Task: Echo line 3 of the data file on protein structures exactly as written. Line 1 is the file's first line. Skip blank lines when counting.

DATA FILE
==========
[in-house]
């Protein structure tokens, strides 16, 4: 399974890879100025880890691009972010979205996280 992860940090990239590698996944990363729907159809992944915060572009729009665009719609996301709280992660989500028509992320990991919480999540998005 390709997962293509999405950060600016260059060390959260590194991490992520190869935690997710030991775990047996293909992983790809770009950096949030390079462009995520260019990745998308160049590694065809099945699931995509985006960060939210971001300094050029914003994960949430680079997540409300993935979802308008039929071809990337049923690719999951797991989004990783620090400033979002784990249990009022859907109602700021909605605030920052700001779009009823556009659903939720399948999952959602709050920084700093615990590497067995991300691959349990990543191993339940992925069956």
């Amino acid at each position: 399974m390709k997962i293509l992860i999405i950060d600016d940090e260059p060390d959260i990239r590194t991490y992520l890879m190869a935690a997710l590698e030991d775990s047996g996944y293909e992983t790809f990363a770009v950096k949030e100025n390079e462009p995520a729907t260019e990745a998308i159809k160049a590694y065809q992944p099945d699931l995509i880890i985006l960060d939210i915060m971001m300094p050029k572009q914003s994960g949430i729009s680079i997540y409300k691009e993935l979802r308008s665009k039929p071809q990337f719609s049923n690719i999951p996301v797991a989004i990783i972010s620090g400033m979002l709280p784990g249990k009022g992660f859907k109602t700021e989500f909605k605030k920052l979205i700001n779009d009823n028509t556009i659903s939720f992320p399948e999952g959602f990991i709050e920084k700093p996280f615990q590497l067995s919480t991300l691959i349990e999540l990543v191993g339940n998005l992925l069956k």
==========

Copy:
């Amino acid at each position: 399974m390709k997962i293509l992860i999405i950060d600016d940090e260059p060390d959260i990239r590194t991490y992520l890879m190869a935690a997710l590698e030991d775990s047996g996944y293909e992983t790809f990363a770009v950096k949030e100025n390079e462009p995520a729907t260019e990745a998308i159809k160049a590694y065809q992944p099945d699931l995509i880890i985006l960060d939210i915060m971001m300094p050029k572009q914003s994960g949430i729009s680079i997540y409300k691009e993935l979802r308008s665009k039929p071809q990337f719609s049923n690719i999951p996301v797991a989004i990783i972010s620090g400033m979002l709280p784990g249990k009022g992660f859907k109602t700021e989500f909605k605030k920052l979205i700001n779009d009823n028509t556009i659903s939720f992320p399948e999952g959602f990991i709050e920084k700093p996280f615990q590497l067995s919480t991300l691959i349990e999540l990543v191993g339940n998005l992925l069956k």